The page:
Washington had great hopes for a better life. After seven years alone in an Ohio senior living facility, the 67-year-old felt a strong urge to move back to Virginia. “The Lord put it in my mind,” he said, “to start a new life for myself, to work in maintenance again.” He blindsided his family with the news that he had bought a bus ticket.

Not long after he arrived in Norfolk he shared even more shocking news. Washington was sick—very sick. He suffered hot flashes and chills, chest congestion, and a loss of appetite, then muscle weakness, fevers, and dizziness. The symptoms signaled something serious—and the deadly coronavirus was beginning to spread across the country, especially within vulnerable populations.

But as in years past, Washington was staying at The Union Mission. “They had always treated me like a guest, not a homeless person” he said. “They want to help you.”

Staff at the Men’s Shelter and in the Wellness Program helped Washington get to the emergency room, where he was immediately tested for coronavirus. Since his case was “presumptive positive,” he was housed in a separate building dedicated for possible COVID-19 cases. Six shelter workers who had been in direct contact with Washington also self-quarantined for everyone’s safety.

Though it took nearly a week for the hospital to complete his test results, “I wasn’t ever worried,” Washington said. “You don’t have COVID-19,” they told him, “just a nasty bad flu.” Because he still was ill and potentially contagious, Washington stayed in quarantine, using common flu remedies—menthol chest rub, cold medicines, cough drops, fruit juices, and lots of rest—to regain his health.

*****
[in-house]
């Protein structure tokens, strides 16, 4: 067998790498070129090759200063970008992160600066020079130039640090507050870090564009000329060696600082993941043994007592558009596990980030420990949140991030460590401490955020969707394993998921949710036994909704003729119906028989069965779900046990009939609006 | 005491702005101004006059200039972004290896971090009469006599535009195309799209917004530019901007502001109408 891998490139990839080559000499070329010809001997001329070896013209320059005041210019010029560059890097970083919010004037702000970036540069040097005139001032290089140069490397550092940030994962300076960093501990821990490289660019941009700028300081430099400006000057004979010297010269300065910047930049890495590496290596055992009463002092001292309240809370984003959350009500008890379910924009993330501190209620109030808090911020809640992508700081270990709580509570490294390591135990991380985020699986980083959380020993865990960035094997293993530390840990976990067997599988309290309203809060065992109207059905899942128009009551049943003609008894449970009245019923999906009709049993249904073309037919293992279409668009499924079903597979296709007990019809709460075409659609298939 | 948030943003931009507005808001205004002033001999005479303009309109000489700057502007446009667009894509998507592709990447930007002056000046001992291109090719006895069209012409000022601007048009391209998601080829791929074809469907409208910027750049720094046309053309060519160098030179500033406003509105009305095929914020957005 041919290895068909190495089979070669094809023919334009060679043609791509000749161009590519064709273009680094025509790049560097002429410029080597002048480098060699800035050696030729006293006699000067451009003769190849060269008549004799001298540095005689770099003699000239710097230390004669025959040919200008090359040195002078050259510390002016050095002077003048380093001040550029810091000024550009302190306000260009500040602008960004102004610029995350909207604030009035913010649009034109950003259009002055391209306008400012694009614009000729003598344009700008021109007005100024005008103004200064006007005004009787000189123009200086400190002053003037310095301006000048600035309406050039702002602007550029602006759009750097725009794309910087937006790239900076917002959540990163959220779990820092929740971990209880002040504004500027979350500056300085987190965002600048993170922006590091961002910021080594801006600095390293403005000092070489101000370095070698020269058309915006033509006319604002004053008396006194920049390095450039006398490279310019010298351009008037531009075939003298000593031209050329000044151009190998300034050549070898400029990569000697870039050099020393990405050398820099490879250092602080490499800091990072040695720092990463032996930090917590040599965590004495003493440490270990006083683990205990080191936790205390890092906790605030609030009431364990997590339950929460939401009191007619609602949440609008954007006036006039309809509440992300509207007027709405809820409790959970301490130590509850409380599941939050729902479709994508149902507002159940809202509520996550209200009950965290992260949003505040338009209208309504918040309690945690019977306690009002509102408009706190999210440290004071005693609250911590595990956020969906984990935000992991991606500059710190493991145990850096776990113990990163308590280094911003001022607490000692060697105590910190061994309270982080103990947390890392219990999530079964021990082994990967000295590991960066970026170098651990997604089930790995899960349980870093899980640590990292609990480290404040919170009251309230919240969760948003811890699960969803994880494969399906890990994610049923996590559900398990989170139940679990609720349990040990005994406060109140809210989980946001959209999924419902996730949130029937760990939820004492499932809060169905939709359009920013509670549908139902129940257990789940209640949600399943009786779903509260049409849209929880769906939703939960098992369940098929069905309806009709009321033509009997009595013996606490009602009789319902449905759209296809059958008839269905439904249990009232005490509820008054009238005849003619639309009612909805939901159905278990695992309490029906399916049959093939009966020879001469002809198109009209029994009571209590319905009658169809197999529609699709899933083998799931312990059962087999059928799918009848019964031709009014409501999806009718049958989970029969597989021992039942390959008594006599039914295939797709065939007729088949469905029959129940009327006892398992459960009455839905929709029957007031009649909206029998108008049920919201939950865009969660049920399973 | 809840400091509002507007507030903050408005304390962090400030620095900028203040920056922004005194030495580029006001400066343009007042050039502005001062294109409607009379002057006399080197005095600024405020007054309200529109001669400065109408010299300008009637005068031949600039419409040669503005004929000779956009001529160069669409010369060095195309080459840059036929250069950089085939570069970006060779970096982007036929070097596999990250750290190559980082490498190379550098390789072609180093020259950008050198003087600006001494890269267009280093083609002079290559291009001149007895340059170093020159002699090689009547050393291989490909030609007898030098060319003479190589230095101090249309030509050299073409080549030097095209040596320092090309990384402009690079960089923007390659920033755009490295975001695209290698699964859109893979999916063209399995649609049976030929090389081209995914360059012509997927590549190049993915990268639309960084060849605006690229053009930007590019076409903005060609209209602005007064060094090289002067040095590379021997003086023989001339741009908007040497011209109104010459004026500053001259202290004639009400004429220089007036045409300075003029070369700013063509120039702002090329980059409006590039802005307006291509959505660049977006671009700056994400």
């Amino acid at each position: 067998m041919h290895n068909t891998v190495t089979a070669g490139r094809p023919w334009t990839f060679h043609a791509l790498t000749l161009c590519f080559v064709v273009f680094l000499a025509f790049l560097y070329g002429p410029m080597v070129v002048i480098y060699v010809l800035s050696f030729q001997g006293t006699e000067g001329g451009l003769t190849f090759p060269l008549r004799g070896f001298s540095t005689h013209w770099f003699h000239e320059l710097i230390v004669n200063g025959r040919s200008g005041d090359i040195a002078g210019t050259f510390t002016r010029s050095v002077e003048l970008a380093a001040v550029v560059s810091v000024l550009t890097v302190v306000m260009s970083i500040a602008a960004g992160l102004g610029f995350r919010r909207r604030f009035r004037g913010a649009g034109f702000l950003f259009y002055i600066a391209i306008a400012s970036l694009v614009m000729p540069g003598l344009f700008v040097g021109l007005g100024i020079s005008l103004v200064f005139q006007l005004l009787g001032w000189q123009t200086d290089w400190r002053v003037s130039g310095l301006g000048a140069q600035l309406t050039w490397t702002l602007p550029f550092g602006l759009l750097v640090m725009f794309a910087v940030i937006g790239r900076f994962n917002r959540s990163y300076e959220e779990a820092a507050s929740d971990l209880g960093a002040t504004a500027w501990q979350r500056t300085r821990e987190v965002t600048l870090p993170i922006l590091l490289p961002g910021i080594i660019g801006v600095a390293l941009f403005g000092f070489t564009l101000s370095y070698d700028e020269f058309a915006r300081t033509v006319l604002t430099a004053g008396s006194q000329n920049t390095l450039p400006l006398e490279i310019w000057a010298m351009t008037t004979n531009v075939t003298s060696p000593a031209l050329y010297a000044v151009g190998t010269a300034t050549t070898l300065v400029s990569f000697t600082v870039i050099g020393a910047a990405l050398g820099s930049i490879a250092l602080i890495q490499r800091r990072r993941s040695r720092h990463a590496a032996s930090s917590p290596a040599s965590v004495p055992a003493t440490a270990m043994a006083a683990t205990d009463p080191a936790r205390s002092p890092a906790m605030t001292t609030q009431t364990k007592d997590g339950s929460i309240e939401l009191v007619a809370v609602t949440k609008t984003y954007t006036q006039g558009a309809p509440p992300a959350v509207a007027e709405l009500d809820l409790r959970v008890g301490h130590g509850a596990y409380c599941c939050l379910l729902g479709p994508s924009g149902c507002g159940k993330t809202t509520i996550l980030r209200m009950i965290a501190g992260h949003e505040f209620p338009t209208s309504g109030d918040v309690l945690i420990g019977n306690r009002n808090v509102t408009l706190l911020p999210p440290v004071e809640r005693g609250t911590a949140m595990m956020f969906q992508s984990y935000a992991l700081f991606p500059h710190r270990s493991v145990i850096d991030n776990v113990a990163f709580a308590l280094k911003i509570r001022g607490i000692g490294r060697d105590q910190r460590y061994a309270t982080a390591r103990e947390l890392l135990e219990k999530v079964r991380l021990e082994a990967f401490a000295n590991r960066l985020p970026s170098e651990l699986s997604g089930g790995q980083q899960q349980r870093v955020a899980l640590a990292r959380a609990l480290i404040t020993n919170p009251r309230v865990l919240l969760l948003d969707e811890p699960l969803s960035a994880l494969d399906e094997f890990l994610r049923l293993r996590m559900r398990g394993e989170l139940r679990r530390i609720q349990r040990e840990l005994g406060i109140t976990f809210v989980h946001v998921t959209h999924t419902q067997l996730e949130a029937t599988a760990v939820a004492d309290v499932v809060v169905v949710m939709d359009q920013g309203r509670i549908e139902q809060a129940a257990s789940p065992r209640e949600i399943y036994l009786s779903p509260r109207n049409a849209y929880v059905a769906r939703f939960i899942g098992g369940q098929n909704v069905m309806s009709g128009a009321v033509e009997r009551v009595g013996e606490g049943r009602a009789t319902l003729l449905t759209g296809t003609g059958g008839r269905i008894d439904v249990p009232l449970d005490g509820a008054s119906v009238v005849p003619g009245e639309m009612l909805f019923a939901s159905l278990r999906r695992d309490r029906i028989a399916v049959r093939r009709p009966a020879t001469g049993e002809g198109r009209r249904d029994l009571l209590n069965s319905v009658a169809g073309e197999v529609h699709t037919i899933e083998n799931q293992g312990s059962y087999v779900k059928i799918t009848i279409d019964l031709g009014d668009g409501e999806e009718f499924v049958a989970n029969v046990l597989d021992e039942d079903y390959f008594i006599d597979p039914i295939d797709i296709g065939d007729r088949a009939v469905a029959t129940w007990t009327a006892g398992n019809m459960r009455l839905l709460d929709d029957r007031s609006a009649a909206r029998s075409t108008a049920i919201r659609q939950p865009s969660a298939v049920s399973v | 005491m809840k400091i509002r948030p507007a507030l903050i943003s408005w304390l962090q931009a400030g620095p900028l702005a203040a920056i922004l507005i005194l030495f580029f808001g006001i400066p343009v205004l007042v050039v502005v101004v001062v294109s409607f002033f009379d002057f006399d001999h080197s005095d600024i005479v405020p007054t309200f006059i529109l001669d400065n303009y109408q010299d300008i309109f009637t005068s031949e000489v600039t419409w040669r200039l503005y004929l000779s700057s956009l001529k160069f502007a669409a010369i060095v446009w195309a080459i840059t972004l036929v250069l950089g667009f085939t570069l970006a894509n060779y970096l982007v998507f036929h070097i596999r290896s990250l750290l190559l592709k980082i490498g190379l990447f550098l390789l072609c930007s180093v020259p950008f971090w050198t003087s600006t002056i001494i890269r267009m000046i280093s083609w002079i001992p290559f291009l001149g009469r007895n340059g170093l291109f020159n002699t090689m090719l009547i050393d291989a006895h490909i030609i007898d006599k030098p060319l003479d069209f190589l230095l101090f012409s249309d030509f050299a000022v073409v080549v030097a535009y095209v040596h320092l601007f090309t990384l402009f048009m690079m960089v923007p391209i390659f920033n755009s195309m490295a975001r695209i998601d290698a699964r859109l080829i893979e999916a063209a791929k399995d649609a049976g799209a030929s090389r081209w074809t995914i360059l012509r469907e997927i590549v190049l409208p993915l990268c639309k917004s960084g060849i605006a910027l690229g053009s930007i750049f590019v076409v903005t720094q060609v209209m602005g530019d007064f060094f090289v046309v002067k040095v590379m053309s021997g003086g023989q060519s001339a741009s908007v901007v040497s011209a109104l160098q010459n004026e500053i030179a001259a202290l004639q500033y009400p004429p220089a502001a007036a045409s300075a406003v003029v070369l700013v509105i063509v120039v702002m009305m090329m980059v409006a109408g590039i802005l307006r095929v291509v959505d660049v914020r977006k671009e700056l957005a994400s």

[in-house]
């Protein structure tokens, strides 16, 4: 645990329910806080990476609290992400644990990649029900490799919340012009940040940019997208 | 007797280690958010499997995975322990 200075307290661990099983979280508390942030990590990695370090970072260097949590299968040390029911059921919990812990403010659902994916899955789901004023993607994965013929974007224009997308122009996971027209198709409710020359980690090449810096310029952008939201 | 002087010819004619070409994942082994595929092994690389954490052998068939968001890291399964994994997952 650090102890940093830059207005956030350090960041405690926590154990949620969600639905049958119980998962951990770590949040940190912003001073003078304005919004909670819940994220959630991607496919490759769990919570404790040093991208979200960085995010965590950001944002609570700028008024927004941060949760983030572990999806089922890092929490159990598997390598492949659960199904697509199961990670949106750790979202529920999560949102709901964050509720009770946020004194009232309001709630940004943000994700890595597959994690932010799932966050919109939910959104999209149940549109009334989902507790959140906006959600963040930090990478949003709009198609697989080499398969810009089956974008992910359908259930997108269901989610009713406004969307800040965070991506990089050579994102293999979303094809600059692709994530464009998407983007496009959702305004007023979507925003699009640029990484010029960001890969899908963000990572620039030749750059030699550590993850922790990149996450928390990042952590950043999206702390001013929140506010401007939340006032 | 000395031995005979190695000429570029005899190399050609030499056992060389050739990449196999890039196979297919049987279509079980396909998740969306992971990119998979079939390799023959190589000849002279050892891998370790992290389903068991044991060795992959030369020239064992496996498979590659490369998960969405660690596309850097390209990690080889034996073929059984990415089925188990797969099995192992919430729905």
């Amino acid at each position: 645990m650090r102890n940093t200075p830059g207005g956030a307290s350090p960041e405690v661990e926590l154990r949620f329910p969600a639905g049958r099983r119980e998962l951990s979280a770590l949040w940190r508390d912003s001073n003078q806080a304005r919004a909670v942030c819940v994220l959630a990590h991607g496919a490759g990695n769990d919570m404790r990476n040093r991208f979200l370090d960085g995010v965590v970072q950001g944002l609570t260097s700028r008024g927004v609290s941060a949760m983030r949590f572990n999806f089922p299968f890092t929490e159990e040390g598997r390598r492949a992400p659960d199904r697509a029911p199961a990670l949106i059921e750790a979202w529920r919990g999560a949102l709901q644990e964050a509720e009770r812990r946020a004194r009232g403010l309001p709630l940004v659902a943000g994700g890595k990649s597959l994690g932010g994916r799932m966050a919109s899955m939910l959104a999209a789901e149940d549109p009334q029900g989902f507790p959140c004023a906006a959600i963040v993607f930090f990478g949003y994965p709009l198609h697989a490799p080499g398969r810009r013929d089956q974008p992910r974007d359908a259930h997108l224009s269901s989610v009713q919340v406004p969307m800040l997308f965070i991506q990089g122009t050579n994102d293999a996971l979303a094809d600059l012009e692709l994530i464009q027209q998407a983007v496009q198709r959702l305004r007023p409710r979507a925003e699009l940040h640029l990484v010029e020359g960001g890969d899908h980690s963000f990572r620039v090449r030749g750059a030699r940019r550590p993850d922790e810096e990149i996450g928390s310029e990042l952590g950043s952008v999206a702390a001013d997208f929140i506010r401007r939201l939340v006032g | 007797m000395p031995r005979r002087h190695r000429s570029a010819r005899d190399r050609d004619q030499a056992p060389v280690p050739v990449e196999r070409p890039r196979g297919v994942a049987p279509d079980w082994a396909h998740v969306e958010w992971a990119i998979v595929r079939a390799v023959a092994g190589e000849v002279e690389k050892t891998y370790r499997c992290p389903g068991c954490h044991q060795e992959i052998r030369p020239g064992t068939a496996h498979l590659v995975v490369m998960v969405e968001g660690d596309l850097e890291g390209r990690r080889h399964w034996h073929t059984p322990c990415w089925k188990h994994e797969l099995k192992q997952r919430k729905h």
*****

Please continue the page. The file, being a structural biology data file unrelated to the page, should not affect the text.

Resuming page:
During his 21-day quarantine, “I was at peace,” Washington said. He admits he got a little homesick for his family in Ohio, and “sometimes I did just want to go out and see the sun,” he said, “but that type of a flu would have hitched itself to anyone whose body was weak or immune system was down…. It was for my safety and others’ that I stayed alone.”

But “I really wasn’t alone,” Washington added. “In the Scripture the Lord says, ‘I am with you.’” He took advantage of his quarantine to pray, to praise God, and to read the Word. “There were so many verses that the Lord gave me,” he said. “When I got weak and the hard times came, I relied on the Bible.” Washington had been raised in his grandmother’s “big white Bible” faith. “All those old church mothers and COGIC pastors taught me how to live,” he said. “Feeling goes, but your faith holds.”

Washington recovered fully, but “I could have died,” he said. “There’s nowhere else in the world I would want to be through this than at The Union Mission, because of the love and care I received here.”

In gratitude, Washington began sweeping and picking up cigarette butts around the Men’s Shelter. “I picked up a little pride about keeping the place immaculate,” he said. “And it’s God’s house, so what better place to show some appreciation?” Soon the staff asked if he would help by wiping down door handles and sanitizing surfaces with disinfectant. “One hand washes the other one,” he said, using an especially apt metaphor. “That was another opportunity for me to serve!”

Washington believes he is at the Mission on a mission: “to serve people.”  As he cleans, he often talks with his fellow shelter guests about Jesus. “I let them know about the risen Christ, that there is help.” But “you don’t just want to talk it. You want to show people that He is the light, and the only way they are going to see it is through your life.”

As an evangelist, Washington is looking not so much for a pulpit as for a place to serve. “I enjoy helping people,” he said. “That’s what I’m here for: to do His will. If you want to be great, be a servant!”

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